Eighth Sunday After Pentecost
In the Gospel reading for today, we heard about a great and startling miracle –our Lord took the insufficient resources of five loaves and two fishes and fed the multitudes with them… Indeed, all ate and were filled and there were twelve baskets left over! This is an astonishing miracle of overcoming the natural laws of things, but there is also much more to this Gospel account that speaks to us about our worldly or spiritual outlook and the necessity to turn to God for all things. There is a great and fundamental spiritual truth being demonstrated here that shows us how Christ can transform our weakness into strength, if we’ll only turn to Him.
As the evening approached, the disciples looked out upon the multitudes and become concerned and upset about the logistics of caring for and feeding so many. The disciples wanted to send the people away to the villages so they could get something to eat.
Our Lord instead commanded His disciples to gather up the food available there and to feed the people. But the disciples assessed what was available and said it couldn’t be done… all they had were two fishes and five loaves of bread… they could not possibly fulfill the task that the Lord has asked of them.
Can we find fault in the logic and assessment of the disciples? From a rational, worldly outlook on life, we certainly cannot. There was no way that they could feed these thousands of people with such a meager collection of food. But the Lord tells them to bring their resources to Him. He blesses and fills with His grace the small and insufficient resources brought before Him and He then sends the disciples out to do the job He had asked of them, to feed the multitudes. The overflowing grace of God is apparent and the disciples end up with twelve baskets of leftovers after the crowd has had their fill.
The illustration for us is clear – we too must not become discouraged and assume that something is impossible based on our limited, worldly assessments. We must bring our cares, our desires, our insufficiencies to God and allow Him to bless and provide the grace and means for their accomplishment. ‘With men it is impossible, but with God all things are possible.’
It is so easy to become discouraged, to think that our problems are too complex, too insurmountable for there to be any hope. We are like the disciples who look out upon the thousands of people and see our meager supplies and we give up hope. The Lord says ‘Bring them here to Me’. Bring your cares, your sorrows, your plans, your hopes, your fears – bring these to Me, says the Lord. We all suffer from insufficiencies of some kind. None of us have it all together and none of us have the independent means to fulfill all that the Lord would have us fulfill. There’s no shame in that… we have to look at things realistically and acknowledge our limitations.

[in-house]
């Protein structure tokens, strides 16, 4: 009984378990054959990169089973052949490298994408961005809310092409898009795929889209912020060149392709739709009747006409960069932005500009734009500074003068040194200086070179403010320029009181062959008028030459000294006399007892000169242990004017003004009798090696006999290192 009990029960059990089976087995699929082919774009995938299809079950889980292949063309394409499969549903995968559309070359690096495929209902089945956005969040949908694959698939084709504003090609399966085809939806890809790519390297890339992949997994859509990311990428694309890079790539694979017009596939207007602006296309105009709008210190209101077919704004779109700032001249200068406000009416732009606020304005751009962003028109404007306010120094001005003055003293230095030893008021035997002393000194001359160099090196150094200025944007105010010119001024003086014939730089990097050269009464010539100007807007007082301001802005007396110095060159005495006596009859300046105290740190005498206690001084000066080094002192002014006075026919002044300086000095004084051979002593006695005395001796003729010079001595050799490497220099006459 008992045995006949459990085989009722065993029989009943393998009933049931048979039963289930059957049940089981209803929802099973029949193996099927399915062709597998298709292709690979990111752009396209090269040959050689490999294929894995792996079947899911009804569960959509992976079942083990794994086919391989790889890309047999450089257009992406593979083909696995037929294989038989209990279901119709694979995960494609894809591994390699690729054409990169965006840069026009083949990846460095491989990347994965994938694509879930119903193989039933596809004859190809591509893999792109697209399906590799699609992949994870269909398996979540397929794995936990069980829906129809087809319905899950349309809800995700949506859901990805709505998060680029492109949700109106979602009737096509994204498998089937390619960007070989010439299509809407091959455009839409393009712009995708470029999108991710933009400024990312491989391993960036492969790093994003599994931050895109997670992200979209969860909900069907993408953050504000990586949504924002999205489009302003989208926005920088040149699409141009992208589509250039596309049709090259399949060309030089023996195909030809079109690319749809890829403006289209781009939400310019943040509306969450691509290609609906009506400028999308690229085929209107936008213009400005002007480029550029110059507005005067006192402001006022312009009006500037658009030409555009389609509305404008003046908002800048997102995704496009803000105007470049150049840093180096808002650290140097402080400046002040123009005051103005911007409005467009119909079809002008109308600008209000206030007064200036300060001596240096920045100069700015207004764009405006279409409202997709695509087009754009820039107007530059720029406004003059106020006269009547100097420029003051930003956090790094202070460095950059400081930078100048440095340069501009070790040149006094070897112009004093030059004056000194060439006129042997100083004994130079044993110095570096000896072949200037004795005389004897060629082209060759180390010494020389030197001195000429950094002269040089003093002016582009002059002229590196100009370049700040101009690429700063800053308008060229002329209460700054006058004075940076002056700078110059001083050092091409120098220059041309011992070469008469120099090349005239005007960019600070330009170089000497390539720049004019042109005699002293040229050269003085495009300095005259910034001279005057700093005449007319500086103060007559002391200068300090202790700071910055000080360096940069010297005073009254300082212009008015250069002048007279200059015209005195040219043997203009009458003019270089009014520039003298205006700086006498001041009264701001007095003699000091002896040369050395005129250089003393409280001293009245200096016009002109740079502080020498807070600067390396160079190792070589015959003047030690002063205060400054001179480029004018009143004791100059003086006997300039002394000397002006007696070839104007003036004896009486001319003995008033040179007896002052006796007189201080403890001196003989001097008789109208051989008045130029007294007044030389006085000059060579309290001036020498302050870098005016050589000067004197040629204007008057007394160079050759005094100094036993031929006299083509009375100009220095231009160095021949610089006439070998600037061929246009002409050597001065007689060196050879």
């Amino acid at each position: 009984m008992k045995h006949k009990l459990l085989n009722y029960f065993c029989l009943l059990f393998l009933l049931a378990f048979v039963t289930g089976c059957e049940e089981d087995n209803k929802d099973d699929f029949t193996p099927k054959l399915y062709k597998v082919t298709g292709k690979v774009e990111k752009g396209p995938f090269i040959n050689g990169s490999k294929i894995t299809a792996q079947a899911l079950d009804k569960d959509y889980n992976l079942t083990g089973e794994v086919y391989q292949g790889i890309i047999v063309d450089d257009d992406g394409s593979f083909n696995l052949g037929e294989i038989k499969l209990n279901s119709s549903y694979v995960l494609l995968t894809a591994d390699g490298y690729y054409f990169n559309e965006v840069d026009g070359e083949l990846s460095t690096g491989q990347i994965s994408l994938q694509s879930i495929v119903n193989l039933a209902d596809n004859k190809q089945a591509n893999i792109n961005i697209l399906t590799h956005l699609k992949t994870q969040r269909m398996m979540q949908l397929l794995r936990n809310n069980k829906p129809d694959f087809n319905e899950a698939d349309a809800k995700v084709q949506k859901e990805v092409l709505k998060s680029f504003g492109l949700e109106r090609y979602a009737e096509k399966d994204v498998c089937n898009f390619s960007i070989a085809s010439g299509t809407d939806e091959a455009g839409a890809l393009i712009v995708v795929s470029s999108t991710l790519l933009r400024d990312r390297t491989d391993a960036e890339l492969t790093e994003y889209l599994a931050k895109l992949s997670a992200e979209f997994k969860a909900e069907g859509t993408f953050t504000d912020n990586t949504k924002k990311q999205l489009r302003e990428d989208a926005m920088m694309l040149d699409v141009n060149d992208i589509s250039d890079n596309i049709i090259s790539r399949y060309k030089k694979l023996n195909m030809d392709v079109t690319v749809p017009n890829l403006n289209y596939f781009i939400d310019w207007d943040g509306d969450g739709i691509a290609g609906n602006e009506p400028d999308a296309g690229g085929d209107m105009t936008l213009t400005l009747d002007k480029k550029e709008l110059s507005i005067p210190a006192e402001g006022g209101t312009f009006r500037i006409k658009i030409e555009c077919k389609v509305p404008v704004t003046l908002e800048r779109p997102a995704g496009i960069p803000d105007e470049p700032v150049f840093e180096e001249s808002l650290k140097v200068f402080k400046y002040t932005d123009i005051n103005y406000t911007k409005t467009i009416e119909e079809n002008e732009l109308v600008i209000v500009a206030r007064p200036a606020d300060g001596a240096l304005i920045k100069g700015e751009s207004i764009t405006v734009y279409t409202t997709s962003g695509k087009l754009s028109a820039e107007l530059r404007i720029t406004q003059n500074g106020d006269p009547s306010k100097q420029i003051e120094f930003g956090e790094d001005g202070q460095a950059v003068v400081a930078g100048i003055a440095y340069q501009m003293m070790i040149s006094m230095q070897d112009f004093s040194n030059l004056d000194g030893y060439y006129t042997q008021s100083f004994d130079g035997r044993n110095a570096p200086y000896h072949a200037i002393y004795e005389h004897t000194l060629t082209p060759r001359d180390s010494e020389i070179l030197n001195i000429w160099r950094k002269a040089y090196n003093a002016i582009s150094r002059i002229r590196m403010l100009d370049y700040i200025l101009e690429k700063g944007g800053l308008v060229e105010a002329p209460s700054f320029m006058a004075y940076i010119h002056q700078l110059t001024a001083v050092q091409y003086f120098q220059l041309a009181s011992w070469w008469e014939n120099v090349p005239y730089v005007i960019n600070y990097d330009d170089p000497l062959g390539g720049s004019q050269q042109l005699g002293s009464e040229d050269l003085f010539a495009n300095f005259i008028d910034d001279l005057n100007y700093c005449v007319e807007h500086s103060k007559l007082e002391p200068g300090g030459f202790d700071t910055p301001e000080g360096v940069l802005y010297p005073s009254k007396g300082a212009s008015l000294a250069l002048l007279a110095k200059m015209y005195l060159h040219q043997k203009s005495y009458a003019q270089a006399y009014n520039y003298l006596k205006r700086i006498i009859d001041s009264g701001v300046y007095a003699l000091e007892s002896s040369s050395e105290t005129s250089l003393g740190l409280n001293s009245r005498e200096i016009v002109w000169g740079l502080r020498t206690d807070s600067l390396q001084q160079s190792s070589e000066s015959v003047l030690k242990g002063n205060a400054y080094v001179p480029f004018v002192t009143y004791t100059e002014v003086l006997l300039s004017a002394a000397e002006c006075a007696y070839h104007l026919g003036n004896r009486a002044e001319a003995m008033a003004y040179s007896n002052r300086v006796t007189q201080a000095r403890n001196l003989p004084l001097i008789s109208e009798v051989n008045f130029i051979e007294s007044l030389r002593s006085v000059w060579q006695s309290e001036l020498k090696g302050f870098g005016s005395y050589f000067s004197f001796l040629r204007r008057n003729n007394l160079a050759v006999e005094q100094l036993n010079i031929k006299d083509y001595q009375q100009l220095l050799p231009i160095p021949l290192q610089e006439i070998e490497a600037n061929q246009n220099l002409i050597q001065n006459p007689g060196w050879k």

But if we listen to Christ, Who says, ‘Bring your insufficiencies here to me’, and if we humbly and with faith and trust, bring ourselves before the Lord, He will perform miracles. The Apostle Peter echoes this when he writes, ‘Therefore, humble yourselves under the mighty hand of God, that He may exult you in due time, casting your cares upon Him, for He cares for you.’ (1 Peter 5:7,8)
This Gospel truth is applicable not only for those big challenges and crises in our lives, but for our day to day struggles with sin as well. Each one of us deals with various temptations that weigh us down and, perhaps, continually defeat us. We look upon our sins and, like the disciples in today’s Gospel, we say ‘it is impossible’, or perhaps we justify ourselves by saying ‘it’s just human nature… there’s no way I can overcome this’. But what does Christ say? He says ‘Bring them here to Me. With men it is impossible, but with God all things are possible’.
Think about what we heard in the Epistle reading this morning… The Apostle Paul proclaims, ‘For the message of the cross is foolishness to those who are perishing, but to us who are being saved it is the power of God.’ Christ transforms the cruelest suffering, even death upon a cross, into triumph and the opening of the gates of Paradise! The cross becomes for us a symbol and a reminder of the victory of Christ, Who tramples down death by death!
Brothers and sisters in Christ… life is full of challenges and obstacles that threaten to bring us down into despair. We look upon our problems and sorrows and we come to the conclusion that it is impossible. I cannot overcome this sin. I cannot endure this suffering.
Let us heed the lesson of today’s holy Gospel: submitting our worldly assumptions and assessments of the impossibility of any situation, to faith and trust in God – bringing all things before the Lord and seeking His blessing, His grace, and His strength which overcomes all obstacles.
‘These things I have spoken to you,’ says the Lord, ‘that in Me you may have peace. In the world you will have tribulation; but be of good cheer, for I have overcome the world.’